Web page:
Objective: Indirect pharmacological evidence suggests that myocardial protection conferred by ischemic preconditioning in rabbit myocardium is mediated through the translocation of protein kinase C (PKC). To test this hypothesis, we performed direct biochemical measurements of subcellular distribution of PKC in rabbit hearts. Methods: Two protocols were utilized. In Protocol I the preconditioned group (PC) underwent two 5-min episodes of brief coronary artery occlusion each followed by 5 min of reperfusion, while the control group consisted of time-matched, sham-operated (non-ischemic) animals (SO). Tissue samples were homogenized and cytosolic and particulate fractions were obtained by ultracentrifugation. In Protocol II one group of rabbits received ischemic preconditioning as in Protocol I followed by 10 min of sustained ischemia (PC ± IS); a second control group was subjected to 10 min of sustained ischemia (IS); and the third group was time-matched, sham-operated (non-ischemic) animals (SO). Homogenized tissue samples were separated into cytosolic, nuclear and membrane fractions. Results: In Protocol I, no differences in the subcellular distribution of PKC between the SO and PC groups were observed. In Protocol II, when samples were obtained at 10 min of sustained ischemia, no changes in the subcellular distribution of PKC were observed between SO, IS and PC + IS groups. Conclusion: Our results indicate that translocation of protein kinase C is not an important mediator of ischemic preconditioning in the rabbit ischemia model.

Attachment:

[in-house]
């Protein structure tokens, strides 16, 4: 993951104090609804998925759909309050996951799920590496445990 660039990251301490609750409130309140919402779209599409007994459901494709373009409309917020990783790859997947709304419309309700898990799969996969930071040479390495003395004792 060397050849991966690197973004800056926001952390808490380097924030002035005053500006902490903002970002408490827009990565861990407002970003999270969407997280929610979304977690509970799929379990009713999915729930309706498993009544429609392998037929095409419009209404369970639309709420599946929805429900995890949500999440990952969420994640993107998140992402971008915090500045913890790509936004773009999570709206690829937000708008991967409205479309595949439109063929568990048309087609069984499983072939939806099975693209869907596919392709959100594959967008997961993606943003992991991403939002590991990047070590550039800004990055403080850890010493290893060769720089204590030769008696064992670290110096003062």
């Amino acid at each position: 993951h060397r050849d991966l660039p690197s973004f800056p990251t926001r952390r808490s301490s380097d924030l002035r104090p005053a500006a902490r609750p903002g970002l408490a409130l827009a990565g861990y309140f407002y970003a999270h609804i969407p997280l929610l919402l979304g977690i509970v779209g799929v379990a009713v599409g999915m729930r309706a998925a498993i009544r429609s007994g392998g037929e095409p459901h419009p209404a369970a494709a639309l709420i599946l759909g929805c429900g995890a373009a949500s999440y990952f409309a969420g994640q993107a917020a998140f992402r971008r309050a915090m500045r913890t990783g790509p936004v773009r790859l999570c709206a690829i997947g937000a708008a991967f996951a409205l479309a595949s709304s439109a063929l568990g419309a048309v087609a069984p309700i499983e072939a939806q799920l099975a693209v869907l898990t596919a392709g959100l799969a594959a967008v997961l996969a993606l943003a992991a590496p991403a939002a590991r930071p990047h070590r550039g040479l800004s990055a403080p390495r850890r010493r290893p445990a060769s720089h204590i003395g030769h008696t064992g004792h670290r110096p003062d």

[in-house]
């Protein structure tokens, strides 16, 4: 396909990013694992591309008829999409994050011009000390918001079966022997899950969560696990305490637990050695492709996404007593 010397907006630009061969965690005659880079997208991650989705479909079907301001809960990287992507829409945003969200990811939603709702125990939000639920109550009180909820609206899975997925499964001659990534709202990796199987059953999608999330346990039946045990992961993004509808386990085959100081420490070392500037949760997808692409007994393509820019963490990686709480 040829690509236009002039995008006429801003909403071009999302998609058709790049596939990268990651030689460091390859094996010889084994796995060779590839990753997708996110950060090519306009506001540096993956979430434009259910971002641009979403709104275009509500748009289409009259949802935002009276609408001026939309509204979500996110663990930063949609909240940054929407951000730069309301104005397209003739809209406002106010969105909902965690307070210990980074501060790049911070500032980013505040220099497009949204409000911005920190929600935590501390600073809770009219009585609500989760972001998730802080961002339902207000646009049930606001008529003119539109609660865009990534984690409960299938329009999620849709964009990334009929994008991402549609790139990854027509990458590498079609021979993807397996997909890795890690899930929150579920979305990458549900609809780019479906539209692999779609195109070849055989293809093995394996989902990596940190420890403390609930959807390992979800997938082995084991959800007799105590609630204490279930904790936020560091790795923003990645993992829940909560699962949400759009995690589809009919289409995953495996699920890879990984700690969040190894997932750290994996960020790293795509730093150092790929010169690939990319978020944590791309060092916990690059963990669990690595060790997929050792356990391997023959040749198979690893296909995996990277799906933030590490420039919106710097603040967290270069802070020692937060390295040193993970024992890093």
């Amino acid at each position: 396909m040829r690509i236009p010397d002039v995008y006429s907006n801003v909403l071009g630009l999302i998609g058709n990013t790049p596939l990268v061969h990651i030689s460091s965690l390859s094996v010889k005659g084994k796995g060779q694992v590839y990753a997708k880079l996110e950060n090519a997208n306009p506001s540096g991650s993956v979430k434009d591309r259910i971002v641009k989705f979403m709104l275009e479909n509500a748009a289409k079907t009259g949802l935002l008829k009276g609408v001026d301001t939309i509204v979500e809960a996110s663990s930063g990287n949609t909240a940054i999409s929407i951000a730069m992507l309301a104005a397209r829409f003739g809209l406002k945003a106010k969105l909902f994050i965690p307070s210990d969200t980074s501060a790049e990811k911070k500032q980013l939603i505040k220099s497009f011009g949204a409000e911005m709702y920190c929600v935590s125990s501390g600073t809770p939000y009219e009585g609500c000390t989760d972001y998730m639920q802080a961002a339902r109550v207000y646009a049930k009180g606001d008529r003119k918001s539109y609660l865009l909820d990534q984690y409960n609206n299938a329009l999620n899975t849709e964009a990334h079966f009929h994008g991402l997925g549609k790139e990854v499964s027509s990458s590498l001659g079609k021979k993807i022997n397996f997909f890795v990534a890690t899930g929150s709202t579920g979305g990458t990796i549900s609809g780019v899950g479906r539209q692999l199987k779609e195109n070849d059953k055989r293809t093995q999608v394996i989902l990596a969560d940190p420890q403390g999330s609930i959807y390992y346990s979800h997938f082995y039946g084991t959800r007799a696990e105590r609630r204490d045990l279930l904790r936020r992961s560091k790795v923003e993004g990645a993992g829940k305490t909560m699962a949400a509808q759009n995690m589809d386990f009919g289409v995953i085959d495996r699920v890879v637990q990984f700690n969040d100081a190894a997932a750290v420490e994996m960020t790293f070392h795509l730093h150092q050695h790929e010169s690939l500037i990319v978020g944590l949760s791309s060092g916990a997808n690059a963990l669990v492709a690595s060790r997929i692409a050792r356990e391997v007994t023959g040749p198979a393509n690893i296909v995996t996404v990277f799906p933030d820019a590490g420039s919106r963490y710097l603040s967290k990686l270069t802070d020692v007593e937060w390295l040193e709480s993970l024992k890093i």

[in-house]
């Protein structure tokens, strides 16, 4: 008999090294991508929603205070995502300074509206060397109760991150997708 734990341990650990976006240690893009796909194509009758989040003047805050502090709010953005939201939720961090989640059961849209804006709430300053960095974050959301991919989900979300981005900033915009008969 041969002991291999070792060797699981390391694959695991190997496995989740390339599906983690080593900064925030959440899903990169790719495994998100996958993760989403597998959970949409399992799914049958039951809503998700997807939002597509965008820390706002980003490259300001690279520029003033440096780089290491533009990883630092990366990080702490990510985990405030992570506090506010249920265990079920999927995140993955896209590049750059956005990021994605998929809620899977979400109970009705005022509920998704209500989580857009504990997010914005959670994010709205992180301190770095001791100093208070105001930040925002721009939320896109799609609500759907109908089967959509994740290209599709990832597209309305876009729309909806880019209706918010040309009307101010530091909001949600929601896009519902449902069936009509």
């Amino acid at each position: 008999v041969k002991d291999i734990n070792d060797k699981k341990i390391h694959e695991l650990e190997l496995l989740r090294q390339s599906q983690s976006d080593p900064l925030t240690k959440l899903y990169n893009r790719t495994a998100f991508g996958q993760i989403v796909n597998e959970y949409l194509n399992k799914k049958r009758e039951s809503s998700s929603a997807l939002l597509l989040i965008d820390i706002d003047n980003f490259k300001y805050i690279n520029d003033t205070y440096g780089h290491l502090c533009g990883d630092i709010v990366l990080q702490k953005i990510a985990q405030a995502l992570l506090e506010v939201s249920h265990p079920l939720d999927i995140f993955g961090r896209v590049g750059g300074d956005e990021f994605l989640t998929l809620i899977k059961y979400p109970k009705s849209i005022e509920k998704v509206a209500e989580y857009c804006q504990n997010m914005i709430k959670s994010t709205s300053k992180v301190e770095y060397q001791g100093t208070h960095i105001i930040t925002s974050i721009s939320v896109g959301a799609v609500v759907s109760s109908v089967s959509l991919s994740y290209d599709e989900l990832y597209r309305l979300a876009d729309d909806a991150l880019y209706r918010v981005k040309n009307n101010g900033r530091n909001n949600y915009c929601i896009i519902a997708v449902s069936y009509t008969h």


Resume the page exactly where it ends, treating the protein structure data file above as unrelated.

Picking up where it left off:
- protein kinase C
- rabbit, heart